By na - It's sometimes hard to grasp the idea of the balanced scorecard and how it will work in real organizations. This page has a number of real life examples and case studies of organizations that have moved to a balanced scorecard approach. Viewed 615 Times )
By Gail Perry - One of the most common questions we receive in our training courses is: "I am confused by the role of themes in building a balanced scorecard. Can you please explain them?" And I think I've figured out why it is confusing to so many people. Themes are essential strategic elements that form the foundation for a balanced scorecard. However, once the scorecard is built, the fundamental role they play is not always clear to the naked eye. ... The same is true of strategic themes. They provide structure, support, and often boundaries for your strategic balanced scorecard. More importantly, they define your business strategies and business model. This article will address how strategic themes are developed and used in a strategic balanced scorecard system. It is presumed the reader has some fundamental knowledge of balanced scorecard terminology. Viewed 517 Times )
By Balanced Scorecard Institute - The Institute's award-winning framework, Nine Steps to SuccessTM, is a disciplined, practical approach to developing a strategic planning and management system based on the balanced scorecard. Training is an integral part of the framework, as is coaching, change management, and problem solving. Emphasis is placed on teaching clients to fish, not handing them a fish, so the scorecard system can be sustained. A key benefit of using a disciplined framework is that it gives organizations a way to connect the dots between the various components of strategic planning and management, meaning that there will be a visible connection between the projects and programs that people are working on, the measurements being used to track success, the strategic objectives the organization is trying to accomplish and the mission, vision and strategy of the organization. Viewed 707 Times )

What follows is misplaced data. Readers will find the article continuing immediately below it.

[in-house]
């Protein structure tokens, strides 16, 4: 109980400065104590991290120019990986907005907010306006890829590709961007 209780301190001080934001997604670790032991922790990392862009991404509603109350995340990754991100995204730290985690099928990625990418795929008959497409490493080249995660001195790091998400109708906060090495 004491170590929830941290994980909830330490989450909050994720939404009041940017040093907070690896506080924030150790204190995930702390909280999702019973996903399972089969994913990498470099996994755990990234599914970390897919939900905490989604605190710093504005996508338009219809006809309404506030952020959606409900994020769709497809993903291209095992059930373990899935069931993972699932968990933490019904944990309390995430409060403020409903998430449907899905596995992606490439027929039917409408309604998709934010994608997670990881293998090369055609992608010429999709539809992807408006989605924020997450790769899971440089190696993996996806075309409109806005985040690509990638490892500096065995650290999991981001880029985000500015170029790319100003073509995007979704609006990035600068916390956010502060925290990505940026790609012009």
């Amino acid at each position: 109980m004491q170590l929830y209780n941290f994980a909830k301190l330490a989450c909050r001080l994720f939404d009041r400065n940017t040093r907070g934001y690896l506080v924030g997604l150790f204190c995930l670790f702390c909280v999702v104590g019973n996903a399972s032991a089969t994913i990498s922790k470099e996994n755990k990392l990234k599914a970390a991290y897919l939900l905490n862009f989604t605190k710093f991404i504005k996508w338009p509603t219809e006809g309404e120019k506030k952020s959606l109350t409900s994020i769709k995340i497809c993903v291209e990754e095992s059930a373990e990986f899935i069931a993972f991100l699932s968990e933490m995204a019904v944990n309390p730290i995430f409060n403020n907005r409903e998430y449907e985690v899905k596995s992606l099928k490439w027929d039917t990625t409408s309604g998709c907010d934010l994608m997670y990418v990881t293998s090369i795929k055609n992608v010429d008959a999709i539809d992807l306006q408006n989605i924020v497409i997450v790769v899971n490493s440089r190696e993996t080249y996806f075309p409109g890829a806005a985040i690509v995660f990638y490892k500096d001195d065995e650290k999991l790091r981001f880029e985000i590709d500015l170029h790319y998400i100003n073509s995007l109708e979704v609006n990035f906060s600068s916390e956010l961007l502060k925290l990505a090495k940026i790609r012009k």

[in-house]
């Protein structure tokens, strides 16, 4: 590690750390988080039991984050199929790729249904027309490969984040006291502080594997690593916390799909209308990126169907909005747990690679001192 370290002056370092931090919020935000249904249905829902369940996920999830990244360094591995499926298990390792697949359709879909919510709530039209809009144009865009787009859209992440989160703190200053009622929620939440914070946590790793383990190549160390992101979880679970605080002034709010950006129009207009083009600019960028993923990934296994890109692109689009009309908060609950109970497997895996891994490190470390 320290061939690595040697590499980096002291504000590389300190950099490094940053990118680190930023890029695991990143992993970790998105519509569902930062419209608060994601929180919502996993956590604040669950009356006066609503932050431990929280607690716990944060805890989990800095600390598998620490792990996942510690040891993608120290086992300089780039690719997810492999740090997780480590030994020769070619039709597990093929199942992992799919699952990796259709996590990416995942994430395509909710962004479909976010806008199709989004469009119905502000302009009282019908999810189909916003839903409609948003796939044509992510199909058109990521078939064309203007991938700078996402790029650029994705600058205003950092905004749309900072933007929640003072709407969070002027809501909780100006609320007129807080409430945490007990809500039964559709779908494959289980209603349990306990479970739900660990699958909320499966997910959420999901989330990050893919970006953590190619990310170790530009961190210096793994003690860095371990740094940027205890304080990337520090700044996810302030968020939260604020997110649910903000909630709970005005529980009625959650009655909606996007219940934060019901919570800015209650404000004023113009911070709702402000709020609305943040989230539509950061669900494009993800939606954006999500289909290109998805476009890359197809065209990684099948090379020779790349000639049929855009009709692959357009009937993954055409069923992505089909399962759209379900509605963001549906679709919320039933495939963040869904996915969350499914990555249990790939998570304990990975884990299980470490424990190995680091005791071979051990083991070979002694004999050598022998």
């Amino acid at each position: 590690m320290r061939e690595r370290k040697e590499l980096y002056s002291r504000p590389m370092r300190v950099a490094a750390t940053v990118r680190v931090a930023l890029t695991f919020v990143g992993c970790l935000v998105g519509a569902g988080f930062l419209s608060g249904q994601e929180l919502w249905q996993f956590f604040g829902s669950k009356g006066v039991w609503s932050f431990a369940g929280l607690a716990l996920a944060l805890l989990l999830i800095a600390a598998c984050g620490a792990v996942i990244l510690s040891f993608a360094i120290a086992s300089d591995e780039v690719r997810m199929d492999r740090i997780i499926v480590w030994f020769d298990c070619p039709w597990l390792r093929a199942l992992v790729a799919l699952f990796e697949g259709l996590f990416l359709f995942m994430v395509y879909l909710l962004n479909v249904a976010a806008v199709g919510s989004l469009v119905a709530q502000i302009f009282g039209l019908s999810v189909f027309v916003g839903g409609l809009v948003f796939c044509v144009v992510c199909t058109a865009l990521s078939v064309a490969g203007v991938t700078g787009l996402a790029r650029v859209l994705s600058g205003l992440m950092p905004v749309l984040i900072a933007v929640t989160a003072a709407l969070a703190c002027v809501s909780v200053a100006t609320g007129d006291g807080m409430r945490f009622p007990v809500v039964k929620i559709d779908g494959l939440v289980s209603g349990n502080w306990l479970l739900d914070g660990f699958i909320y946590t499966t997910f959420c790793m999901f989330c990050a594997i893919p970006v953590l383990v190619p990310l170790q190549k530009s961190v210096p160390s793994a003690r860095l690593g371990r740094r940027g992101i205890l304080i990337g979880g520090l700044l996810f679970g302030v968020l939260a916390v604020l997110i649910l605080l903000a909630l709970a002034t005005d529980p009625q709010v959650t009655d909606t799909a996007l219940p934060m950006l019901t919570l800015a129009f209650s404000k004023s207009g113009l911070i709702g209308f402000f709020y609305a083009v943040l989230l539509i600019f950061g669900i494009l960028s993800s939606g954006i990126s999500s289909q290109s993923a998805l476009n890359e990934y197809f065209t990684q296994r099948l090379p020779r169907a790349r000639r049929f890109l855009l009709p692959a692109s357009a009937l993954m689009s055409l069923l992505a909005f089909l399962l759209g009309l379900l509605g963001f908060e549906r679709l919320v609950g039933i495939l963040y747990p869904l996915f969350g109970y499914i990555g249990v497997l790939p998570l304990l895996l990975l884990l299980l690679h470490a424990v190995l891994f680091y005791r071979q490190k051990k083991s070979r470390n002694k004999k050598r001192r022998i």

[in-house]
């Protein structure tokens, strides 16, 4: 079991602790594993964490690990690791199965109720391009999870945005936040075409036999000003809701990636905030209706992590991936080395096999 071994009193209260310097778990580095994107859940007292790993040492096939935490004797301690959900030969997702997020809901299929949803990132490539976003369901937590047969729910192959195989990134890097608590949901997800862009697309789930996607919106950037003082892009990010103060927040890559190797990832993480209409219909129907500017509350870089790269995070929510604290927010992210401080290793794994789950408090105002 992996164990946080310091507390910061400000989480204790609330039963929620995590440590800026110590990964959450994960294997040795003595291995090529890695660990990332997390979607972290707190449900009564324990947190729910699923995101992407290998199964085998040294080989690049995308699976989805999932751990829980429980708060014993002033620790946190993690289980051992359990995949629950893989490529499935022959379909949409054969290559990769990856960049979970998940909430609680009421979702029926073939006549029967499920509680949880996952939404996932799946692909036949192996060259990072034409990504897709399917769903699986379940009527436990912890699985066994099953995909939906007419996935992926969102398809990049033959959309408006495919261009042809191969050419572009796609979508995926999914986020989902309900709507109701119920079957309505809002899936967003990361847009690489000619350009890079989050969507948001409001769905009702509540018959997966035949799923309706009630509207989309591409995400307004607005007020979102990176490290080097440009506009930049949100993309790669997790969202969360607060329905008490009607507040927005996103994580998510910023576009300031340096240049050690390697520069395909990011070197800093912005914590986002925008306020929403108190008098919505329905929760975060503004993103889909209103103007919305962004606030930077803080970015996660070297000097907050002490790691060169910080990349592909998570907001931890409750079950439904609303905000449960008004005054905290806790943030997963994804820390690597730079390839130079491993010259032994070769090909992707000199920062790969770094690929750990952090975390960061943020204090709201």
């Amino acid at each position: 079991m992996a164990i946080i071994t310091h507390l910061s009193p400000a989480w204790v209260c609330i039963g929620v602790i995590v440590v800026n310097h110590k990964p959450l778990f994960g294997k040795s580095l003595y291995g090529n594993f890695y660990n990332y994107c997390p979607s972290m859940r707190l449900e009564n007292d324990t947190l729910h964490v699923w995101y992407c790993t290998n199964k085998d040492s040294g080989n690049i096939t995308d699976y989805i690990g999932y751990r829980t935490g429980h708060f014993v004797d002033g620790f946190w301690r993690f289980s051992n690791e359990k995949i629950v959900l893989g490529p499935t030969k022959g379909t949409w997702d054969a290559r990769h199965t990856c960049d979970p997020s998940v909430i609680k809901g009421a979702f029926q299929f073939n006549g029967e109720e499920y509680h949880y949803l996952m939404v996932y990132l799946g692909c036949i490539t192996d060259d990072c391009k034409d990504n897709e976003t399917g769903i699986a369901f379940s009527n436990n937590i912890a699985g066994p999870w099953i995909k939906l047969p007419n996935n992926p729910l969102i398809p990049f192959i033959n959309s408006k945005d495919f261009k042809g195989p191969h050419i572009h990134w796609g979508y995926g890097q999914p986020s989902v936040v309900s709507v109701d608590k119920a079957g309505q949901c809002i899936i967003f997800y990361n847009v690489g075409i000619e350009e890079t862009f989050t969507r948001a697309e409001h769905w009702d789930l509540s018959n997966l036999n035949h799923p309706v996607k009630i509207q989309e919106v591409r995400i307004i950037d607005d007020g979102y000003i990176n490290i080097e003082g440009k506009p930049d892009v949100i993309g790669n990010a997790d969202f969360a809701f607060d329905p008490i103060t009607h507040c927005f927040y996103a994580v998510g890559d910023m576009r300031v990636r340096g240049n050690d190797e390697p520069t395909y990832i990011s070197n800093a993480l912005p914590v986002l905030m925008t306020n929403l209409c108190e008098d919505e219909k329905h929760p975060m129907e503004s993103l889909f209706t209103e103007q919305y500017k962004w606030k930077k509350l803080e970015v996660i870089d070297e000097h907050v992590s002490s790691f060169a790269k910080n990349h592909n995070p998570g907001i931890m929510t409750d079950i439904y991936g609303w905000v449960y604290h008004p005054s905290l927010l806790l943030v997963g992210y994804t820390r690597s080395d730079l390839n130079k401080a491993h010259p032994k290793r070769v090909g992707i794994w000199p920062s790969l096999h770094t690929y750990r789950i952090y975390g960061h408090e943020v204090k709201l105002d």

By Nanaimo - Of particular interest for those in government Nanaimo, B.C. shares the metrics it uses to determine success (or failure) within a balanced scorecard approach. Viewed 609 Times )
By BSI - he Institute's award-winning framework, Nine Steps to SuccessTM, is a disciplined, practical approach to developing a strategic planning and management system based on the balanced scorecard. Training is an integral part of the framework, as is coaching, change management, and problem solving. Emphasis is placed on teaching clients to fish, not handing them a fish, so the scorecard system can be sustained. A key benefit of using a disciplined framework is that it gives organizations a way to connect the dots between the various components of strategic planning and management, meaning that there will be a visible connection between the projects and programs that people are working on, the measurements being used to track success, the strategic objectives the organization is trying to accomplish and the mission, vision and strategy of the organization. Viewed 1127 Times )
By Paul Arveson - The Balanced Scorecard text by Kaplan and Norton describes in general terms the basic ideas of the balanced scorecard concept, its great advantages over past approaches to strategic management, and a general outline of how to develop and deploy such a system. However, there are many issues involved in making a good fit to a specific organization, and in estimating and minimizing the cost and time of deployment. Viewed 1010 Times )
By na - Very short article that explains the Balanced Scorecard and examines its similarity to Hoshin Planning. Viewed 2109 Times )
By Arthur Schneiderman - A must read if you want to implement or improve a balanced scorecard system, this article will help you sidestep the common errors and pitfalls in creating and using the scorecard methods. Viewed 1653 Times )
By Arthur M. Schneiderman - Arthur M. Schneiderman has compiled his version of the origins of the balanced scorecard approach and how it has evolved. Claims the origin to be during 1987 at Analog Devices. Viewed 2000 Times )
By Arthur M. Schneiderman - First of a three part article on how to use the balanced scorecard effectively. Part one presents a 9-step process that assures the identification of a manageable and actionable set of BSC metrics that link directly to an organization's strategic objectives. Access the entire series from this link. Viewed 1830 Times )
By Workforce Performance Newsletter - Robert S. Kaplan and David P. Norton have developed a set of measures that they refer to as a balanced scorecard. These measures give top managers a fast but comprehensive view of the organization's performance and include both process and results measures Viewed 3243 Times )
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Pages Updated On: 6-Sep-2016 - 15:26:57